While there are a few ultrabooks available these days, only a hand-full of them can bear the “premium” stamp.
The Asus Zenbook Prime UX31A and the Acer Aspire S5 are two of these and if you’re looking for a top 13.3 inch ultrabook these days and the budget is not your main concern, you’ll come across these two for sure.
Of course, the video comparison below will tell you a bunch of things about these two laptops. If you’re looking for some in depth details though, you should read the entire post below, but also have a look at the thorough reviews we have for them, also here on our site.
We’re going to start by admiring their exteriors. The two laptops come with metallic bodies. The Asus features an unibody aluminum case, while the Acer combines magnesium and aluminum for its body. And while they both look and feel good, I do find the silver finishing on the Asus slightly more appealing, as the Acer does seem a bit dull.
The Aspire S5 is however slightly slimmer and lighter than the Zenbook, weighing only 2.6 pounds. It also comes with these rounded edges that make it more comfortable to carry around, as the sharp edges on the Asus can be a bit annoying.
On the other hand, the Asus does feel slightly better built, but that might be just my impression.
Taking a look at the ports, you’ll notice that the Asus lines them all on the sides, while the Acer only has a couple of them placed there. That’s because most of these are on the back, behind a MagicFlop trap-door. Pressing the button on the upper right part of the interior will make the ports pop-out, accompanied by a mechanical whirr from the Flops motor. That’s definitely cool and unique, but I find having all the ports on the back a bit inconvenient, as they are difficult to reach when in a hurry. Plus, what happens if the mechanism just dies in time?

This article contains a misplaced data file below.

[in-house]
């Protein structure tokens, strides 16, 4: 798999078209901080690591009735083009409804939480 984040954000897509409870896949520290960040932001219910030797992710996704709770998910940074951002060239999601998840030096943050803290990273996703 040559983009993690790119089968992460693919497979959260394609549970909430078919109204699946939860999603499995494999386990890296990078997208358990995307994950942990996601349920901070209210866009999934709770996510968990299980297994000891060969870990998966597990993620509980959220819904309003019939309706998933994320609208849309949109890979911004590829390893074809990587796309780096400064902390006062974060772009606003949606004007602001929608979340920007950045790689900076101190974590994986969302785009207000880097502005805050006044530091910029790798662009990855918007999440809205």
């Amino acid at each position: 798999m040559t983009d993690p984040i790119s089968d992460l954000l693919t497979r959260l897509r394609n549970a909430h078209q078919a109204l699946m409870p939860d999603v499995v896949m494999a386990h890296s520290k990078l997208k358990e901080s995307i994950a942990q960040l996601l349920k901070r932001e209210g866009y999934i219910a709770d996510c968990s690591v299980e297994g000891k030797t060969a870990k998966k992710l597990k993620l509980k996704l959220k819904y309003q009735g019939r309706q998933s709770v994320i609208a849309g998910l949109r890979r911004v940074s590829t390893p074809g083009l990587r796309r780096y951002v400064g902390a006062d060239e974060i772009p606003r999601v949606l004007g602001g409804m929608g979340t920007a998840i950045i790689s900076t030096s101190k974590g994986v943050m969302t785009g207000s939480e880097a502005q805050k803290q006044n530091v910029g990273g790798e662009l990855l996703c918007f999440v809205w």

Overall, both machines offer two USB 3.0 ports, a card-reader and headphone/microphone jacks. The Asus also offers micro-HDMI and mini-VGA output, plus some USB to Ethernet and mini-VGA to VGA dapters, while on the Acer there’s a full-size HDMI and a Thunderbolt port.
Lifting the lid covers, you’ll find metallic interiors on both these machines, with the same silver aluminum on the Asus and darker finishing on the Acer. Both feel good, but once again I find the looks and the build quality of the Asus slightly better. Plus, having a larger palm-rest is also helpful.
Both these laptops feature 13.3 inch screens, with pretty thick bezels. However, the two screens are miles apart. You’ll quickly notice the non-glare finishing on Asus’s display, while the Acer comes with a glossy one. That’s first.
Turning the computer ON you’ll also see that the Zenbook comes with an IPS screen, with 1920 x 1080 px resolution, while on the Acer there’s just an average TN panel, with 1366 x 768 px resolution. So it’s pretty obvious that the display on the Asus is like night and day when put side by side with the one on the Acer, as it offers far better viewing angles, it’s brighter, has better contrast and colors. Not to mention the extra sharpness brought by the higher resolution.
With that aside, let’s have a look at the keyboards and trackpads. Both laptops feature rather good chiclet keyboards, with proper sized and spaced keys. The travel and overall feedback is decent, although none of the two is actually great, but unless you’re an avid typist, you’ll get used to their tiny issues.